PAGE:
The equation in part A will determine the average cost over "t" years, yes.

    Your question about which system is more cost effective needs to use this average. Think about what you have done in "English" not in "Math": if you subtract the average functions of one from the other, wont you just get the difference in the averages? The problem is, the time for both of these functions is NOT the same: one lasts 9 years, the other lasts 12 years. So if I said to you about an item in real life - "What is the better LONG TERM investment", wouldn't you evaluate each other their lifetimes?

    Let me know what you get. Also see if you can interpret what the answer is in real world language, and not math-talk.
    It depends on how long you use it, right? There seems to me no "crossover" values of the costs the time intervals, then system A is a better deal. Whereas if t= 209138120 then system B is a better deal.
    Follow Math Help Forum on Facebook and Google+

  6. #6
    Super Member
    Joined
    Jul 2009
    Posts
    593
    Thanks
    4
    You are thinking too much. Assume that both systems last exactly as long as their lifetimes say: 9 and 12 years. Which has the better average yearly cost over it's lifetime?
    Follow Math Help Forum on Facebook and Google+

  7. #7
    Newbie
    Joined
    Mar 2010
    Posts
    6
    Quote Originally Posted by ANDS! View Post
    You are thinking too much. Assume that both systems last exactly as long as their lifetimes say: 9 and 12 years. Which has the better average yearly cost over it's lifetime?
    (108(8years)+150)/8 = 295.5

    (108(12 years) + 150)/12 = 274.66

    The 2nd system has a lower average yearly cost over it's lifetime

    Correct?
    Follow Math Help Forum on Facebook and Google+

  8. #8
    Super Member
    Joined
    Jul 2009
    Posts
    593
    Thanks
    4
    You've made a typographical error in the functions, but yes that is correct.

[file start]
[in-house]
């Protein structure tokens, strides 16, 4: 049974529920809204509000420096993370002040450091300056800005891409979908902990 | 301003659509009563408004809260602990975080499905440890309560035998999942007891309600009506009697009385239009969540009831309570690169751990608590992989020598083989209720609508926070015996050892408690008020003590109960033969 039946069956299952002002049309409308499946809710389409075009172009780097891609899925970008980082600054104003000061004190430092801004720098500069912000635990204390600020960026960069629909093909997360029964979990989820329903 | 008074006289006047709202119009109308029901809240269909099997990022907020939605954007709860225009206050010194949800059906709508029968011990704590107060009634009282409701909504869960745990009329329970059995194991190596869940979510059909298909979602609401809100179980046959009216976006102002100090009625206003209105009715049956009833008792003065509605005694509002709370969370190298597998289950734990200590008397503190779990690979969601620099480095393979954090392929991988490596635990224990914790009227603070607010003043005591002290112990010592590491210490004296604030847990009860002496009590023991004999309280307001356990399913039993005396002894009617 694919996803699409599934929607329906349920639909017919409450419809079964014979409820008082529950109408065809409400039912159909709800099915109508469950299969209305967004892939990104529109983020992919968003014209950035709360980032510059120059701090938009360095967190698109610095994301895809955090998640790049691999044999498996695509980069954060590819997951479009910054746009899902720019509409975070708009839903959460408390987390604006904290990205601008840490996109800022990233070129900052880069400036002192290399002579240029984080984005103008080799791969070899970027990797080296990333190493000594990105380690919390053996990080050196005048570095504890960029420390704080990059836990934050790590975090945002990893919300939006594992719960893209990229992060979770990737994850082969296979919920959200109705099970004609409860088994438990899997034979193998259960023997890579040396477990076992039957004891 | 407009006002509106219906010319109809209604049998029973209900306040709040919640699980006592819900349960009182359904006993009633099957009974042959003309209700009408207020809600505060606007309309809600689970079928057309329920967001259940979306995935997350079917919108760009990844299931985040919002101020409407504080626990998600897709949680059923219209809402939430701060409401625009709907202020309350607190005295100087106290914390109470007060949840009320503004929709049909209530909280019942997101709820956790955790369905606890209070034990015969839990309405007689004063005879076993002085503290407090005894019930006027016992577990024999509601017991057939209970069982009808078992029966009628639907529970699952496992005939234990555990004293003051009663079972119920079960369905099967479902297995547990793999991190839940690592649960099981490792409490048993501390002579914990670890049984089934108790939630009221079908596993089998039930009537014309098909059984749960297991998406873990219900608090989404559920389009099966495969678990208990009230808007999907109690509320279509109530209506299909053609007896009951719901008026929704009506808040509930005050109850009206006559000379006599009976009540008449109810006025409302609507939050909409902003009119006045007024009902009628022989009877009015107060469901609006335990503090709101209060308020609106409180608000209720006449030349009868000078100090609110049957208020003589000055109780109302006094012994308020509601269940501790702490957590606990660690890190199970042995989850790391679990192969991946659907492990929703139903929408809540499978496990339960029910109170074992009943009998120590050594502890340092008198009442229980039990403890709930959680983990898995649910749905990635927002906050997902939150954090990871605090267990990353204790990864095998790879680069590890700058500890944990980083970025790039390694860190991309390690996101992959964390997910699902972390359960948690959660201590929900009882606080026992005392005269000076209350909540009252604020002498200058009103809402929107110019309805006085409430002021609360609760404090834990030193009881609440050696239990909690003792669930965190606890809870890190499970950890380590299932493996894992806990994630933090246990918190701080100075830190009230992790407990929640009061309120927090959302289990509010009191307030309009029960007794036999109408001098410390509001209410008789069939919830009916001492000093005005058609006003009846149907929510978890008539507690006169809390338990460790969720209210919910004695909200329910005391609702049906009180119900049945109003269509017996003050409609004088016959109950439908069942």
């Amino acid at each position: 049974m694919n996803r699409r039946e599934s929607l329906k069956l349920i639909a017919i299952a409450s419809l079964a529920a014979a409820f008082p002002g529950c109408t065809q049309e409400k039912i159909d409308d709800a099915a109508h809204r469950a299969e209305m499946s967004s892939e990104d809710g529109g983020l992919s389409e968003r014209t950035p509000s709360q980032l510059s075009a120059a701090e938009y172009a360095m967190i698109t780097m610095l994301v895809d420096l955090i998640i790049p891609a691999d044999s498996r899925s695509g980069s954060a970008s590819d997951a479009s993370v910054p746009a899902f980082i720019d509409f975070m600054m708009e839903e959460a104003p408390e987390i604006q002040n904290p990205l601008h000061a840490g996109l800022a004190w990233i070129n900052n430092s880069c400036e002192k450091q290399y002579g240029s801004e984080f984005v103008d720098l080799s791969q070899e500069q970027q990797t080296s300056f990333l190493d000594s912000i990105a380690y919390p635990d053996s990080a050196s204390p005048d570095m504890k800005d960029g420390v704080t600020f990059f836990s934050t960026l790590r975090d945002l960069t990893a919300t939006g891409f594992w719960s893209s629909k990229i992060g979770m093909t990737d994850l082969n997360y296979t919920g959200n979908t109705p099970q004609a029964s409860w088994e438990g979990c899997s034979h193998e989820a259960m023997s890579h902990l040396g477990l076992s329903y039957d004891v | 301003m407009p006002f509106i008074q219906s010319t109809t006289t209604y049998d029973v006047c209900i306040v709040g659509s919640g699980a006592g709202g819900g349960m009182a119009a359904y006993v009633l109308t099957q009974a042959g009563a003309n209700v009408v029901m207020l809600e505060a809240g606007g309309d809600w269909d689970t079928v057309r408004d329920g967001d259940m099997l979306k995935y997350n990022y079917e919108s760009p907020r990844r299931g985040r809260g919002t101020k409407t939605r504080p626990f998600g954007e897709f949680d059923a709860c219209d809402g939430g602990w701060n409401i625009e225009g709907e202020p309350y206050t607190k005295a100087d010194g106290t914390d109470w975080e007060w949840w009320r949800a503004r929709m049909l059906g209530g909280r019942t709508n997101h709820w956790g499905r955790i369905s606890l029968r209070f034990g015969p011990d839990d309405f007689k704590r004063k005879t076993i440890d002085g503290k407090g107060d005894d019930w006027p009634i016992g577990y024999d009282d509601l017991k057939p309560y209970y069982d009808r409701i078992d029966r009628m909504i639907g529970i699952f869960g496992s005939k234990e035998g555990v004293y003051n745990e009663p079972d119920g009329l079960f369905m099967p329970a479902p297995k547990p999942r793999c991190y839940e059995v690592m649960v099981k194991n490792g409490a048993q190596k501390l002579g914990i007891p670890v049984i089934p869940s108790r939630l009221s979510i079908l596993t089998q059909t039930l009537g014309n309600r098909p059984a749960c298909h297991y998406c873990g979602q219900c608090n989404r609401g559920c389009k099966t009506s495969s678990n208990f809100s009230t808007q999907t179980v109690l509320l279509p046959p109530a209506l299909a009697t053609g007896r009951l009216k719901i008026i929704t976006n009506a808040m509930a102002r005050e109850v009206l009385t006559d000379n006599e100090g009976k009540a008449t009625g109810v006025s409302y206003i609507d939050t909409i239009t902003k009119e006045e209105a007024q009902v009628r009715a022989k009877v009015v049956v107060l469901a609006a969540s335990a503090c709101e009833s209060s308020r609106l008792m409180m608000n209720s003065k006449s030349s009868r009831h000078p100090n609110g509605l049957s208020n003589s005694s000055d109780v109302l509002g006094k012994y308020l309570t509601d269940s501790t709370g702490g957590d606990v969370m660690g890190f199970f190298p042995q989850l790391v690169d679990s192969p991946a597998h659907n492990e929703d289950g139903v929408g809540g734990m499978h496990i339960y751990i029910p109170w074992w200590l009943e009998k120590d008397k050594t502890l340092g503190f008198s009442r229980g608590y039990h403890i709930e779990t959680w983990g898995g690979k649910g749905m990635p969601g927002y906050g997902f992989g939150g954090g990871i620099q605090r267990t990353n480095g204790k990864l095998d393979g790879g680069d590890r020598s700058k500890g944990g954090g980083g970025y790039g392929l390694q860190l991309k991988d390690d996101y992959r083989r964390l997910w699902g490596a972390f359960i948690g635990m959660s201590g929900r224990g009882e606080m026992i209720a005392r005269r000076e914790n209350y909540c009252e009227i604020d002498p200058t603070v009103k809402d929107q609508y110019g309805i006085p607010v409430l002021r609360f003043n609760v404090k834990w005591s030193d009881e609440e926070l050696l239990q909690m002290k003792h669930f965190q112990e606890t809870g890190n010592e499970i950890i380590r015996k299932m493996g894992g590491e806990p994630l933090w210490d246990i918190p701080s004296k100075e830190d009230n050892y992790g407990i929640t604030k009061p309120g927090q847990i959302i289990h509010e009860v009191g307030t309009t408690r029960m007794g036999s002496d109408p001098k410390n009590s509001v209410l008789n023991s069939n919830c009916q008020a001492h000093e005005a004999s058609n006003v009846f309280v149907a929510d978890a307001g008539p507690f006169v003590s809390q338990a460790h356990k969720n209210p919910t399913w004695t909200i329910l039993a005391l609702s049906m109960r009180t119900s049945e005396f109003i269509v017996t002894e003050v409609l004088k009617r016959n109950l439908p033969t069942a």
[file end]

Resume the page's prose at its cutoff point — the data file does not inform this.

Follow Math Help Forum on Facebook and Google+

  9. #9
    Newbie
    Joined
    Mar 2010
    Posts
    6
    Quote Originally Posted by ANDS! View Post
    You've made a typographical error in the functions, but yes that is correct.
    the 2nd system is better if one plans on using it for the entire 12 years. however, if one does not plan on committing to a longer term plan, the 1st plan is more economical because of its lower start-up fee. The 2nd system has a lower average yearly cost over its lifetime and is worth the extra cost if one commits to the 12 years.
    Follow Math Help Forum on Facebook and Google+

  10. #10
    Super Member
    Joined
    Jul 2009
    Posts
    593
    Thanks
    4
    Exactly. Sometimes it helps to put a problem (especially a word problem) in context by saying what it is asking (or what the solution is giving you) in "real world" words. If someone bought the 2000 dollar plan, they would save money in the long term, but would have a higher startup cost, and would be tied to that model for 12 years. Versus a lower startup cost, but a higher yearly average on the shorter term solution.
    Follow Math Help Forum on Facebook and Google+

  11. #11
    Newbie
    Joined
    Mar 2010
    Posts
    6
    Quote Originally Posted by ANDS! View Post
    Exactly. Sometimes it helps to put a problem (especially a word problem) in context by saying what it is asking (or what the solution is giving you) in "real world" words. If someone bought the 2000 dollar plan, they would save money in the long term, but would have a higher startup cost, and would be tied to that model for 12 years. Versus a lower startup cost, but a higher yearly average on the shorter term solution.
    Thank you for your help
    Follow Math Help Forum on Facebook and Google+


/mathhelpforum @mathhelpforum